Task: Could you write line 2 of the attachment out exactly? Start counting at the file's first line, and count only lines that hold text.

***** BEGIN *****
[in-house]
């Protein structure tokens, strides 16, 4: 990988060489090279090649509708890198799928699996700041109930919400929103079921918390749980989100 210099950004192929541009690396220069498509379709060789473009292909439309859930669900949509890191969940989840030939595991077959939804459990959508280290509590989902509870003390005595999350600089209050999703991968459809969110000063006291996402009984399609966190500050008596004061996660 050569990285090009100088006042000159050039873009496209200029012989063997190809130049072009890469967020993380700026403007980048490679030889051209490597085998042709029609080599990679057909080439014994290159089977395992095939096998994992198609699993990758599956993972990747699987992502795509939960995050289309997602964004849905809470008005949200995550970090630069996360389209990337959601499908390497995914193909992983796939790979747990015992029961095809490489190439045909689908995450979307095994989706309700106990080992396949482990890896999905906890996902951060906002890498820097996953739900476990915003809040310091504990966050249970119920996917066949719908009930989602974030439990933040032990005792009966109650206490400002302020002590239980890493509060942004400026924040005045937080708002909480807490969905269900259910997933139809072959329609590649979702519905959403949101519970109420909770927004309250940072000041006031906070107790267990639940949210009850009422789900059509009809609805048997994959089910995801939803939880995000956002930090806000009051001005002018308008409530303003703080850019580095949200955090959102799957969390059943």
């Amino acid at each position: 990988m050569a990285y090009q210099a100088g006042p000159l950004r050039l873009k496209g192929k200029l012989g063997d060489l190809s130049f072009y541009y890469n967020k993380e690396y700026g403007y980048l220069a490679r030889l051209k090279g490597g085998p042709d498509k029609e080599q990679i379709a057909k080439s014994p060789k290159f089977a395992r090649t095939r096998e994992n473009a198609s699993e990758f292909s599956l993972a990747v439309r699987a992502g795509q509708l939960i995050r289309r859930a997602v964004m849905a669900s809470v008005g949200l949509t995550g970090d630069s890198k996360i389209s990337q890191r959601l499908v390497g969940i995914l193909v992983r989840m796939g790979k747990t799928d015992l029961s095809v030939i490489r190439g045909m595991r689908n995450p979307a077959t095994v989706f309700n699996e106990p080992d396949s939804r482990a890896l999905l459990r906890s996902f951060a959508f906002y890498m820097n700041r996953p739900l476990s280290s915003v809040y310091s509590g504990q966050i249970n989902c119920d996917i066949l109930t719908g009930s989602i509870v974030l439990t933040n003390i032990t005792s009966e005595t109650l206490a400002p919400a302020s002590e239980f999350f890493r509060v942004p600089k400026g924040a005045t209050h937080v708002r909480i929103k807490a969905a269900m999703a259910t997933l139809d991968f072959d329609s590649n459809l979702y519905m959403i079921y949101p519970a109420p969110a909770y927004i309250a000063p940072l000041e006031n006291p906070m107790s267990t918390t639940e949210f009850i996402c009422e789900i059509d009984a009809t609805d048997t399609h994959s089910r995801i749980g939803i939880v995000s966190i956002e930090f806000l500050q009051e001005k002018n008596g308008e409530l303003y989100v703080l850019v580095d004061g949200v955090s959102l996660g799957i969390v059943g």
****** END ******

């Protein structure tokens, strides 16, 4: 990988060489090279090649509708890198799928699996700041109930919400929103079921918390749980989100 210099950004192929541009690396220069498509379709060789473009292909439309859930669900949509890191969940989840030939595991077959939804459990959508280290509590989902509870003390005595999350600089209050999703991968459809969110000063006291996402009984399609966190500050008596004061996660 050569990285090009100088006042000159050039873009496209200029012989063997190809130049072009890469967020993380700026403007980048490679030889051209490597085998042709029609080599990679057909080439014994290159089977395992095939096998994992198609699993990758599956993972990747699987992502795509939960995050289309997602964004849905809470008005949200995550970090630069996360389209990337959601499908390497995914193909992983796939790979747990015992029961095809490489190439045909689908995450979307095994989706309700106990080992396949482990890896999905906890996902951060906002890498820097996953739900476990915003809040310091504990966050249970119920996917066949719908009930989602974030439990933040032990005792009966109650206490400002302020002590239980890493509060942004400026924040005045937080708002909480807490969905269900259910997933139809072959329609590649979702519905959403949101519970109420909770927004309250940072000041006031906070107790267990639940949210009850009422789900059509009809609805048997994959089910995801939803939880995000956002930090806000009051001005002018308008409530303003703080850019580095949200955090959102799957969390059943």